types are sets

This week is a bit of a stopgap article, since the planned one fell through, so please excuse the rough edges. Since we never shied away from using somewhat non-standard or uncommon definitions, please do keep in mind (now, and in the future) that those are not truths universally acknowledged.
That said, here is a slightly controversial definition:
A type is a (possibly infinite) set of values. A type system in turn is a set of types.
It's not a bad definition though, so let's run with it and see what happens (with the caveat that we need to know what our values are). There is, however, one major downside of this otherwise very nice and very simple definition: we cannot do a whole lot with a type defined this way.
There is one thing that we can do though: we can test membership. The question ‘is value val of type T?’ turns out to be a very important one. It also readily generalizes to ‘is any value that might appear here of type T?’ – this is important, because we often do not know the exact value we are interested in (this information is only available at runtime). If you point at a variable, or more generally any expression, the set of values it can take is hard to pin down1.
Before we proceed: why do we need to know whether some value, or expression, belongs to some type? Because we can use this information to argue about correctness of a program; in particular, we can talk about operations which only work for certain types of values. For instance, we could say that ‘modulo’ (remainder after division) is only defined for integers (this is a statement about types: ‘integers’ is a set of values, let's call this set int).
In languages where functions are values, we can also say things like ‘set of all functions that accept an int and return an int’ (we could call this type int → int). Clearly, this is a set of values, or in other words, a type. If we know that f is a function that belongs to int → int and we know that not_a_number is a value that is not of type int, we also know that f( not_a_number ) is wrong.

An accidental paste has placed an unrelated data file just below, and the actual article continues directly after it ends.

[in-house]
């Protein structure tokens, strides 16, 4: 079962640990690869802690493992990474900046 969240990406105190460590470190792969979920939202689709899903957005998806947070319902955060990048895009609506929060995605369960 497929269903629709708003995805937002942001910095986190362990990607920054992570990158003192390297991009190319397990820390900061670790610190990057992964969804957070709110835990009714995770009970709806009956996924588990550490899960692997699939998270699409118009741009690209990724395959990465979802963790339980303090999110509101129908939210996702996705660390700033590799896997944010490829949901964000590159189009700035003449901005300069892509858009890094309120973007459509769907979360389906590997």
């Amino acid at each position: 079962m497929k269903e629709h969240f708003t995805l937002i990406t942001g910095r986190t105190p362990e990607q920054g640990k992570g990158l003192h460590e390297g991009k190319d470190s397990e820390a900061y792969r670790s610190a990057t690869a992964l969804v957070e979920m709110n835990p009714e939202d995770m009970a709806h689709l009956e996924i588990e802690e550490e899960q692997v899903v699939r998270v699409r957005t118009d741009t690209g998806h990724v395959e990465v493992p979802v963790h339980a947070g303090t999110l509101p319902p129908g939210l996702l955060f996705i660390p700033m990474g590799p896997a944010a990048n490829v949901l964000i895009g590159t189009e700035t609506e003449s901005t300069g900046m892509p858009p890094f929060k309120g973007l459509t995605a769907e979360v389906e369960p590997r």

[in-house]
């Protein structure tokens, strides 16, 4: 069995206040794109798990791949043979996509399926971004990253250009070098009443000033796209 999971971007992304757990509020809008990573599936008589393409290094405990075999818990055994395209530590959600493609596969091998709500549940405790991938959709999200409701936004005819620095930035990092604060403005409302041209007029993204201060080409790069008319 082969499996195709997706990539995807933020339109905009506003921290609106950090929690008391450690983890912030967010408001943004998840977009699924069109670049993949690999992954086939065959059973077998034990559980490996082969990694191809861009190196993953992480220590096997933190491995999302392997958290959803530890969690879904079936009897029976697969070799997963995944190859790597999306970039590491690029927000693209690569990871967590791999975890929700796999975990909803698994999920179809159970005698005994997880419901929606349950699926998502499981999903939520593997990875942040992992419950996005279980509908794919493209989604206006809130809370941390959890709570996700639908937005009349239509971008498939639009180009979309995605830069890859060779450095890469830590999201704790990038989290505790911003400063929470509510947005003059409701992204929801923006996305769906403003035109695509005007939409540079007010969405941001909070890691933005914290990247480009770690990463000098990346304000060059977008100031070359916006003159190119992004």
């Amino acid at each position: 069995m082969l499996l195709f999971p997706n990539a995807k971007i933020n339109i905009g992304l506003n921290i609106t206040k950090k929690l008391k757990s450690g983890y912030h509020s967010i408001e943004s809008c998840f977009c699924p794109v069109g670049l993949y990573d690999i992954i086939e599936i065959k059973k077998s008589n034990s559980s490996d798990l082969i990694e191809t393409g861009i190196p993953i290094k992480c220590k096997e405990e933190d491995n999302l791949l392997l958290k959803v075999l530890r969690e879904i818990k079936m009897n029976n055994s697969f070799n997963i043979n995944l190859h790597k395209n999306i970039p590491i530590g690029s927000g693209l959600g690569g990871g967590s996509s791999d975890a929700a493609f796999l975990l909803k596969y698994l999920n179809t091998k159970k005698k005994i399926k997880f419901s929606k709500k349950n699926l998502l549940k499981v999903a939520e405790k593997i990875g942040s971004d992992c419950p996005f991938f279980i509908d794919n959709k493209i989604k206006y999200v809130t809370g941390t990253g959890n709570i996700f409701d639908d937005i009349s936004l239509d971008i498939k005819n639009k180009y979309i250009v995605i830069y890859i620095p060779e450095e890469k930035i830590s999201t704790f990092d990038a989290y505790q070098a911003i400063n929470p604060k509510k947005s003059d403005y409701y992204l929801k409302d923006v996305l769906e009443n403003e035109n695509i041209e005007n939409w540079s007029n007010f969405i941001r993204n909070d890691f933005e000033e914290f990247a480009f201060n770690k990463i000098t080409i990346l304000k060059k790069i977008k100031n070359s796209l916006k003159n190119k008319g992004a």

The question whether a given variable can take a given value is, in general, undecidable (this should be quite obvious). We can also formulate the same observation this way: the exact set of values that a variable may take is not recursive (again, in general).

practicalities and classification

Of course, treating types and type systems as just sets is not very practical. We will use these terms with the understanding that we need computational machinery to decide questions about types and how values relate to types, that we perhaps need syntax for annotations, and so on. But do keep the above ‘core definition’ in mind, even when we use the terms somewhat freely.
With that in mind, our definitions are sufficient to tentatively define the basic type system categories:
  • a static type system can decide whether the value of a given expression (any value that it can take in the context of a fixed valid program) belongs to a given type,2
  • a dynamic type system cannot do this (in general), but can still answer this question for a particular value at runtime.
And the other axis:
  • a strong type system will always give a correct answer to the membership question,
  • a weak type system may fail to give a correct answer.
This latter classification seems a little puzzling. In practice, it is not binary: essentially all actual type systems are ‘weak’ in this sense, because they will allow the programmer to lie about types. However, the context in which an answer can be wrong is important – conventional ‘weak’ type systems can get the answer wrong even if the programmer didn't lie (but it is a little hard to give precise meaning to ‘didn't lie’, so we will leave it be).